Middlesbrough must look to play with positivity and verve to build on last weekend's hard-working performance that won them a valuable point in a 0-0 draw at Arsenal.
Winger Adama Traore was one of the standout men from last weekend, clocking up pacey runs at almost 35km/h. Fans had seen glimpses of the former Barcelona man's speedy skills when he livened up the 2-1 defeat to Tottenham earlier in the season. Ever since, boss Aitor Karanka has been called upon to give Traore a place in his starting line-up to see what the Spaniard can do from the off - and the fans' wishes were granted last weekend against Arsenal.
Boro found plenty of momentum in their attacking moves thanks to Traore and it will now be a very tough call for Karanka to leave him out against Bournemouth on Saturday. The boss may also choose to bring back in Stewart Downing, who started on the bench in the last game, as his composure and knowledge may be needed against a canny Bournemouth side who will press hard away from home.
The manager has a relatively healthy squad to choose from, particularly in midfield where he can pick and choose who makes up his power five. It feels like Karanka has not yet settled on his best midfield selection, with Marten de Roon proving to be an impressive addition to the centre and vying for his place with last season's success stories Adam Clayton and Adam Forshaw. Picking two from these three is certainly easier than the quandary surrounding Boro's attacking options in the middle of the park -- none of whom have really fulfilled their potential or made their mark on the campaign thus far.
Cristhian Stuani had a blinding half an hour during Boro's only win to date, scoring two first half goals in the 2-1 win at Sunderland, but has struggled to set the world alight since. Gaston Ramirez looks a lethargic shadow of the man who propelled Boro back into promotion contention at the end of last season -- seemingly struggling again with the shift in quality of the Premier League and looking more reminiscent of the player who disappointed when at Southampton. And one of Karanka's summer "hotshot" signings, Viktor Fischer, has been forgettable and drifted in and out of the side.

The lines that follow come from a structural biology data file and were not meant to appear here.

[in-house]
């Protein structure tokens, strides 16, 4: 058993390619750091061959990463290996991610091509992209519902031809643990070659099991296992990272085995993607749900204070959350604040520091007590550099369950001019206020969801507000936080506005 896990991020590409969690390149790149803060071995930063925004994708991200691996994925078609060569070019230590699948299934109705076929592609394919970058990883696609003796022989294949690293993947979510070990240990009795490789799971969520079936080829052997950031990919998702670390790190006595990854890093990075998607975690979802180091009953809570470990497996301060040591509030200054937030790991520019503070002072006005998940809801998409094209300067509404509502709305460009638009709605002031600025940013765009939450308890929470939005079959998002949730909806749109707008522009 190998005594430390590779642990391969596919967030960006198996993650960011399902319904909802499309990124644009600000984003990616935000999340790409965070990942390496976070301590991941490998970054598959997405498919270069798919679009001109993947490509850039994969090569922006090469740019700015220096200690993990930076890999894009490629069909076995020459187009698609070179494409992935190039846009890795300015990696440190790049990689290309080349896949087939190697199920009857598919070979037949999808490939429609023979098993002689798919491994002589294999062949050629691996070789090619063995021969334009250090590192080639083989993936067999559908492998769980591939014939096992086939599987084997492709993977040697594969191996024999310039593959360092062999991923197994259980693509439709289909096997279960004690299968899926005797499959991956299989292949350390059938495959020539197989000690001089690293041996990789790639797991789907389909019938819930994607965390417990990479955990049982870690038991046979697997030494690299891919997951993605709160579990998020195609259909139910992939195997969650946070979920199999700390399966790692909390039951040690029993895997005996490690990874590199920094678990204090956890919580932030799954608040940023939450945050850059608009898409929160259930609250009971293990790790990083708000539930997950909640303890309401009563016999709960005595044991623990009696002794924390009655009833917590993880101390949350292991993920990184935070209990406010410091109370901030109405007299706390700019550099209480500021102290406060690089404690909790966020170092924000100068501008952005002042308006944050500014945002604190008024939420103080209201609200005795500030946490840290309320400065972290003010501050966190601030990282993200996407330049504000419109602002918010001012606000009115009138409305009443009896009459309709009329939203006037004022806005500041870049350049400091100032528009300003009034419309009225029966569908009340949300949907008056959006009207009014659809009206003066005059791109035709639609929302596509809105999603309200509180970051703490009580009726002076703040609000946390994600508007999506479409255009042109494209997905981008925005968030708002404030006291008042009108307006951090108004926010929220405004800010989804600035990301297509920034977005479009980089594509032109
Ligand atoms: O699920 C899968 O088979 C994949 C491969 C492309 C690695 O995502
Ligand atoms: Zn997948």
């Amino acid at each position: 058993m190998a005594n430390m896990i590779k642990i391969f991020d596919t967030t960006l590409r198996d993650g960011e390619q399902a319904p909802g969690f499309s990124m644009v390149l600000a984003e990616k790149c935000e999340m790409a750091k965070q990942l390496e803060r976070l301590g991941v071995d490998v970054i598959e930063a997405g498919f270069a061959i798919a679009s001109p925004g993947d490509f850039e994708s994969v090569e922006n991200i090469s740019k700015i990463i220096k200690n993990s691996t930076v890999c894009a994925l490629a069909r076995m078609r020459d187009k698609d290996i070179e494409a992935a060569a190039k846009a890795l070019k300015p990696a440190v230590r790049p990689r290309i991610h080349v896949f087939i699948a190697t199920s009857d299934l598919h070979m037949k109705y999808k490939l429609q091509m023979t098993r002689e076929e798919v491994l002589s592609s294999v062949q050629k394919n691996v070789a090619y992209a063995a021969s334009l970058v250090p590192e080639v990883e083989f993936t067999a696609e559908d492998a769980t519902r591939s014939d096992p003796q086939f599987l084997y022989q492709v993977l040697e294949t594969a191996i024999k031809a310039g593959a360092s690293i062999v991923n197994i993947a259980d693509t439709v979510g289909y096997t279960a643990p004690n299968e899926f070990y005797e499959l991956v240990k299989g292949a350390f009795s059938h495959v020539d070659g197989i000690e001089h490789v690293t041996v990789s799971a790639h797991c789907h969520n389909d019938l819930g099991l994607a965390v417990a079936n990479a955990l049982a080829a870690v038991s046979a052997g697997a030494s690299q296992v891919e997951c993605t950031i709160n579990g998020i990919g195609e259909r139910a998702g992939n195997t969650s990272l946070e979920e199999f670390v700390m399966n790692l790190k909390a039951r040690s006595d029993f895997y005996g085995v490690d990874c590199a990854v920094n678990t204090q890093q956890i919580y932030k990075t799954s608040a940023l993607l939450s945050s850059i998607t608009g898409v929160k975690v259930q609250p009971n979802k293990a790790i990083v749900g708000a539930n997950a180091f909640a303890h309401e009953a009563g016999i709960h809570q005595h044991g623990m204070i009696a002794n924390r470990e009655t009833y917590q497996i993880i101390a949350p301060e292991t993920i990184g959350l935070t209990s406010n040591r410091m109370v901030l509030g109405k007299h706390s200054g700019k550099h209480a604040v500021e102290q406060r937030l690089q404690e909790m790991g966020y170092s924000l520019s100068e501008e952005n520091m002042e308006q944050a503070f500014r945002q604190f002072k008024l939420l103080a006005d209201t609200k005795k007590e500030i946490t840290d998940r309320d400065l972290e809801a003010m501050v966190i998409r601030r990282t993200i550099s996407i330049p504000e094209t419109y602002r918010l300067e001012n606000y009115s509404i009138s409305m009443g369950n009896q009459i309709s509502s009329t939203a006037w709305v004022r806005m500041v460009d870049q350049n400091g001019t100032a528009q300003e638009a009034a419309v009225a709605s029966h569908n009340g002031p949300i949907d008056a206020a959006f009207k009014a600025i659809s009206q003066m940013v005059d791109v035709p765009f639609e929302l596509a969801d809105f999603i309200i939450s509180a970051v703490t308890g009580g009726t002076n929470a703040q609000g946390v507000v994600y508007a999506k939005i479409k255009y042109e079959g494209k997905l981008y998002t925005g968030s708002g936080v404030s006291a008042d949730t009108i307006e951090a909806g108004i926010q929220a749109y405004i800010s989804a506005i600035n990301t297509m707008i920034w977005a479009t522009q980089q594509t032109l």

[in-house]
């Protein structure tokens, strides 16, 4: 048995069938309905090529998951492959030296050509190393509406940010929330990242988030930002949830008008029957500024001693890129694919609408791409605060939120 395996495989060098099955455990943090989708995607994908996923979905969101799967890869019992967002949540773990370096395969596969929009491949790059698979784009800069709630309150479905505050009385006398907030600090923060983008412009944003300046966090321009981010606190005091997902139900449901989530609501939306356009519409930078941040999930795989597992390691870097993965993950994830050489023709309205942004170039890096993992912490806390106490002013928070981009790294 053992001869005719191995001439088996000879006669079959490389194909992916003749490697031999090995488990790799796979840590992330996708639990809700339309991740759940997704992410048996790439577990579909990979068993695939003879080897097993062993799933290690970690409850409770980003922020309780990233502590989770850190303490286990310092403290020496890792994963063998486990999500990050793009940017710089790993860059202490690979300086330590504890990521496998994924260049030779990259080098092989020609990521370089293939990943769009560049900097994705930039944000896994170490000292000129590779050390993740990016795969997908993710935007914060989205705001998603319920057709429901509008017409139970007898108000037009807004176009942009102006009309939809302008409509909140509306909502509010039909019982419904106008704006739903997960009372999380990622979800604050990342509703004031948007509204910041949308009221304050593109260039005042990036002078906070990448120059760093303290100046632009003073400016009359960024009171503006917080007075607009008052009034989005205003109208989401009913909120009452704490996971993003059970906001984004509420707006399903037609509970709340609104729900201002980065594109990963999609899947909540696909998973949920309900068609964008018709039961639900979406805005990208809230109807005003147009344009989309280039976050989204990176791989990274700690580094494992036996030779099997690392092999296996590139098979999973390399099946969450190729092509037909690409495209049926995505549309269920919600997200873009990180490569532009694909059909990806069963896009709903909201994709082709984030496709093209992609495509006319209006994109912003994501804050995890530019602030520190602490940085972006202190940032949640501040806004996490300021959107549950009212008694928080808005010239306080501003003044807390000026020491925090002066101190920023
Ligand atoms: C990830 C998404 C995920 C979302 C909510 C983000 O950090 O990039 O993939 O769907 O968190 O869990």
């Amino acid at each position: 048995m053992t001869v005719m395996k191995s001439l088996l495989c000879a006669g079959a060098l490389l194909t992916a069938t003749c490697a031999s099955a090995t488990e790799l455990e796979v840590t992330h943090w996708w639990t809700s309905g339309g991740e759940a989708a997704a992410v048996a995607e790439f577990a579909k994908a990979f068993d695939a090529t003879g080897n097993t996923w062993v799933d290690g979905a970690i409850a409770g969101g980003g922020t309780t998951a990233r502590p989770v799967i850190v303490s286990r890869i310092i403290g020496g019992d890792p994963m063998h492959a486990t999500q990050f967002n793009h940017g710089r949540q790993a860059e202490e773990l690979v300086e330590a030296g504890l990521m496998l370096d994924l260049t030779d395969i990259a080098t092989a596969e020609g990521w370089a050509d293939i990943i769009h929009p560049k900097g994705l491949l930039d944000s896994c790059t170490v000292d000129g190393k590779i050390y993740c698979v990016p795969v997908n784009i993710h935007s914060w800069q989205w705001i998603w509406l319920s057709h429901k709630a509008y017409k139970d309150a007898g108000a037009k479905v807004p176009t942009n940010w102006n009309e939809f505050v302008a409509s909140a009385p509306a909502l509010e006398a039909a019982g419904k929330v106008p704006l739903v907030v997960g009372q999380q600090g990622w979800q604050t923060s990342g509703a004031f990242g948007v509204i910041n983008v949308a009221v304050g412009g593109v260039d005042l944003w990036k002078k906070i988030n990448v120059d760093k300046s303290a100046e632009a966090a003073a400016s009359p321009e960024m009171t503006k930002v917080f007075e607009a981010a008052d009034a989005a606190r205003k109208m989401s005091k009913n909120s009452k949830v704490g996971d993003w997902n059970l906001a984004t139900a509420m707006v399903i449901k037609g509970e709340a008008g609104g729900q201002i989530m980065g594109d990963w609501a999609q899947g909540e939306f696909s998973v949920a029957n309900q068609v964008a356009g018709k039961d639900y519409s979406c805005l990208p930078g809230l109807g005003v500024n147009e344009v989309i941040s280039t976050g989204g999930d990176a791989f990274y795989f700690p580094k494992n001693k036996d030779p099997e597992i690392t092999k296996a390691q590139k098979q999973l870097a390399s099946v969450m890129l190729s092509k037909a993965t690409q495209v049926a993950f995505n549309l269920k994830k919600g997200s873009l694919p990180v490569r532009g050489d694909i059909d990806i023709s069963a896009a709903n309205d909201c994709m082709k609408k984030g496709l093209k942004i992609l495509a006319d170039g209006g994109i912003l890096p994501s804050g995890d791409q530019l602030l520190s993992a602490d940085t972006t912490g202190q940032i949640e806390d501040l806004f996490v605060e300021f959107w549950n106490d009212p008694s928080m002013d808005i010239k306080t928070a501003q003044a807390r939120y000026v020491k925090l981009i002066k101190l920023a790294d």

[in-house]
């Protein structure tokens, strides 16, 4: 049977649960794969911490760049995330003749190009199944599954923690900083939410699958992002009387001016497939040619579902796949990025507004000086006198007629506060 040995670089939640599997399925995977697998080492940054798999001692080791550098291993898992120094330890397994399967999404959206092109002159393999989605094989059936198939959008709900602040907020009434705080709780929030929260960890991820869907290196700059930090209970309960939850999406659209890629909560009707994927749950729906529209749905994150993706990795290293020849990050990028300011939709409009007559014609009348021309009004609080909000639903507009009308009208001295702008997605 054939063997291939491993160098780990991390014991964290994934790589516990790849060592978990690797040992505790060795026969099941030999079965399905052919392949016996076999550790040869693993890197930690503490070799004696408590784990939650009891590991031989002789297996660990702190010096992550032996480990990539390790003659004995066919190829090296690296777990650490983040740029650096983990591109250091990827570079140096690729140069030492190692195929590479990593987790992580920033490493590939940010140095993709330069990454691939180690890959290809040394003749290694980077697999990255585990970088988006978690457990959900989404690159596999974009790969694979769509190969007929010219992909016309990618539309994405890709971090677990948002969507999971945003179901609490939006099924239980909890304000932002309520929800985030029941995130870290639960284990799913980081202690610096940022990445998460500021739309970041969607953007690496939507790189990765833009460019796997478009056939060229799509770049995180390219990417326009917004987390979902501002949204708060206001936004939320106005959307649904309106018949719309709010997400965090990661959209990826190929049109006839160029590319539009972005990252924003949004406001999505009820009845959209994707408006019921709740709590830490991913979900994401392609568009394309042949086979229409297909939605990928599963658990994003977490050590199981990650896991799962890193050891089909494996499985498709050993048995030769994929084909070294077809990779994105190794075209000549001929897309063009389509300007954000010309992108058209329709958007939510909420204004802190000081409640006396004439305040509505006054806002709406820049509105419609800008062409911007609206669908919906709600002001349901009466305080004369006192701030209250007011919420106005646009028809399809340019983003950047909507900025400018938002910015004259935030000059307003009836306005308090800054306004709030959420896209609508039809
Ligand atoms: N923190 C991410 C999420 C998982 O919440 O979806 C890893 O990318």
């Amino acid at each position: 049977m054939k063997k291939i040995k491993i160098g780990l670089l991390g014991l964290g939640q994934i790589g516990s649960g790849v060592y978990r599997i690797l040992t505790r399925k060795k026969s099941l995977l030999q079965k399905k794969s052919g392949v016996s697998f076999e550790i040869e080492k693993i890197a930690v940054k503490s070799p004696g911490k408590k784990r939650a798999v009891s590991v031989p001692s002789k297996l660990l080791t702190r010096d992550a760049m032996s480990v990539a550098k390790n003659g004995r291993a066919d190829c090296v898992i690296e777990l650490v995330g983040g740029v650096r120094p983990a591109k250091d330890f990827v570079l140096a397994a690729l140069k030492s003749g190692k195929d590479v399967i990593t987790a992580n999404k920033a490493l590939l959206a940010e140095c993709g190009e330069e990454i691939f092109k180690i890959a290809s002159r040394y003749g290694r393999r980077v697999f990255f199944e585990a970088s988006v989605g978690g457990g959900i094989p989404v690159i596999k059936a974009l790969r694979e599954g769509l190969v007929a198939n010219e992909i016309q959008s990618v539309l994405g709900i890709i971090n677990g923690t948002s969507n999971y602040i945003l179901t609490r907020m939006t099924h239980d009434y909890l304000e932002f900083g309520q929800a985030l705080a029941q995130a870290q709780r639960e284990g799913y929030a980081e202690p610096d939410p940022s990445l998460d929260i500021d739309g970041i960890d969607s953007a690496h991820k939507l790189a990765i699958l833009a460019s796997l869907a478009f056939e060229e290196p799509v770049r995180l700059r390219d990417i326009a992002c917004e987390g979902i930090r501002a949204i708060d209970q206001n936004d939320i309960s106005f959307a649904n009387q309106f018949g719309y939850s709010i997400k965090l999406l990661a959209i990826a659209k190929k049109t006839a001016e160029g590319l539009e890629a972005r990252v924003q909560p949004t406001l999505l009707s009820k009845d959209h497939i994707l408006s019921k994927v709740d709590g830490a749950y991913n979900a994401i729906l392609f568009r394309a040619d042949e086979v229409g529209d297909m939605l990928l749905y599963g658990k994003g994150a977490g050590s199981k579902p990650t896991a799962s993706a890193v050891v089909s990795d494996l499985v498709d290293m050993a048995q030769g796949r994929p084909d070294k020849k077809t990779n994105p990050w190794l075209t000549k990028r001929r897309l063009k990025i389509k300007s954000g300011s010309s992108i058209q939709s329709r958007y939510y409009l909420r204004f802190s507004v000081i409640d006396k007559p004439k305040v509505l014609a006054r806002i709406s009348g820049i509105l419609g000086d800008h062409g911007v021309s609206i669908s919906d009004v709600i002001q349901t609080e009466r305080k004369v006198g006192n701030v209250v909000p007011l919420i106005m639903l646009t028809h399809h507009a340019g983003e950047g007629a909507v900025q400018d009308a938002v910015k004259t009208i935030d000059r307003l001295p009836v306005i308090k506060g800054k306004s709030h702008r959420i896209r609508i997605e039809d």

While it is great to have a level of flexibility and choice, the midfield does not yet feel like a stable and balanced proposition, as the manager struggles to lockdown his optimum five. Giving a defined set of players a run in the team may help to provide a sense of cohesion and a long-term strategy, in particular to bolster the side's weakest attribute -- attacking.
Without this, the goals are still not forthcoming. Boro have hit the back of the net seven times so far this season -- only once more than bottom club Sunderland -- and, although they looked threatening at Arsenal, that killer edge in front of goal is still missing. Alvaro Negredo continues to cut a frustrated figure on his own up front, suffering from limited supply and poor end product. Jordan Rhodes, a key part of the Teessiders' promotion push and an expensive purchase back in the January transfer window, was a surprise omission from the 18 last weekend. It remains a huge frustration for fans that Rhodes has not really been given a chance to bed into the team and help try to reverse their attacking fortunes.
While Boro fundamentally look to build from the back and hunker down for clean sheets, they cannot plan to defend their way to Premier League survival. Karanka's side must quickly learn to craft the perfect counter attack -- getting forward with plenty of urgency and finding that injection of pace, whether it comes from Traore or elsewhere. Once again, the Teessiders will not push the boat out in pursuit of racking up goals against Bournemouth, but will look to relocate that sweet spot of defensive surety and a measured attack that was so successful last weekend at the Emirates.